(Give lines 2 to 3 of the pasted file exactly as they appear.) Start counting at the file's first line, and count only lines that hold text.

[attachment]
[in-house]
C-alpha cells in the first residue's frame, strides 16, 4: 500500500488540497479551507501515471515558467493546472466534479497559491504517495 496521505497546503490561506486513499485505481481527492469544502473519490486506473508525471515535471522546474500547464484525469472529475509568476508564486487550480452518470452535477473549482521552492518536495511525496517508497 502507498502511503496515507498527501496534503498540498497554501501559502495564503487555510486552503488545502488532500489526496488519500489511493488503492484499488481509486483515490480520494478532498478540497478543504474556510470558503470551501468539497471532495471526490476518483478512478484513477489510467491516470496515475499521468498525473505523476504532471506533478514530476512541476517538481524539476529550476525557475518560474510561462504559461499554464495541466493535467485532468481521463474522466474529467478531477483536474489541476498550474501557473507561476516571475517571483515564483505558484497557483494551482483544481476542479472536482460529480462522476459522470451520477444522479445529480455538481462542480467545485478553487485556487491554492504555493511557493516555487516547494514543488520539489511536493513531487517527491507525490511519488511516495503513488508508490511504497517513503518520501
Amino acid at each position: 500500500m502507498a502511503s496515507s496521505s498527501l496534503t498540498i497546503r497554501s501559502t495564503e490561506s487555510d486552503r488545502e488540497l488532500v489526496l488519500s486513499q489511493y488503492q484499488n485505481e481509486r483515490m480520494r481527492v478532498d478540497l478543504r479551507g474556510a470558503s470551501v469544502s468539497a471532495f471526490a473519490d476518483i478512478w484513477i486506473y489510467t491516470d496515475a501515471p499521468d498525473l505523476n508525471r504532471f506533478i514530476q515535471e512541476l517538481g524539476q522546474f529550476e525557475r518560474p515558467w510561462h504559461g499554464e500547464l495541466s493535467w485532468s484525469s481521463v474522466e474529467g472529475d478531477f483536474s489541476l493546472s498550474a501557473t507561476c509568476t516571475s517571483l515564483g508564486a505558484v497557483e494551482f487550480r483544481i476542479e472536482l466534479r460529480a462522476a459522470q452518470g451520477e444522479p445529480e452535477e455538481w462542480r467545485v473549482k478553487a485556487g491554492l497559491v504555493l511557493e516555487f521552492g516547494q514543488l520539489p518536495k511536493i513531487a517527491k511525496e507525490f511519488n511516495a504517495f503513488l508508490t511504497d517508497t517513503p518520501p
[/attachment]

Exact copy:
C-alpha cells in the first residue's frame, strides 16, 4: 500500500488540497479551507501515471515558467493546472466534479497559491504517495 496521505497546503490561506486513499485505481481527492469544502473519490486506473508525471515535471522546474500547464484525469472529475509568476508564486487550480452518470452535477473549482521552492518536495511525496517508497 502507498502511503496515507498527501496534503498540498497554501501559502495564503487555510486552503488545502488532500489526496488519500489511493488503492484499488481509486483515490480520494478532498478540497478543504474556510470558503470551501468539497471532495471526490476518483478512478484513477489510467491516470496515475499521468498525473505523476504532471506533478514530476512541476517538481524539476529550476525557475518560474510561462504559461499554464495541466493535467485532468481521463474522466474529467478531477483536474489541476498550474501557473507561476516571475517571483515564483505558484497557483494551482483544481476542479472536482460529480462522476459522470451520477444522479445529480455538481462542480467545485478553487485556487491554492504555493511557493516555487516547494514543488520539489511536493513531487517527491507525490511519488511516495503513488508508490511504497517513503518520501
Amino acid at each position: 500500500m502507498a502511503s496515507s496521505s498527501l496534503t498540498i497546503r497554501s501559502t495564503e490561506s487555510d486552503r488545502e488540497l488532500v489526496l488519500s486513499q489511493y488503492q484499488n485505481e481509486r483515490m480520494r481527492v478532498d478540497l478543504r479551507g474556510a470558503s470551501v469544502s468539497a471532495f471526490a473519490d476518483i478512478w484513477i486506473y489510467t491516470d496515475a501515471p499521468d498525473l505523476n508525471r504532471f506533478i514530476q515535471e512541476l517538481g524539476q522546474f529550476e525557475r518560474p515558467w510561462h504559461g499554464e500547464l495541466s493535467w485532468s484525469s481521463v474522466e474529467g472529475d478531477f483536474s489541476l493546472s498550474a501557473t507561476c509568476t516571475s517571483l515564483g508564486a505558484v497557483e494551482f487550480r483544481i476542479e472536482l466534479r460529480a462522476a459522470q452518470g451520477e444522479p445529480e452535477e455538481w462542480r467545485v473549482k478553487a485556487g491554492l497559491v504555493l511557493e516555487f521552492g516547494q514543488l520539489p518536495k511536493i513531487a517527491k511525496e507525490f511519488n511516495a504517495f503513488l508508490t511504497d517508497t517513503p518520501p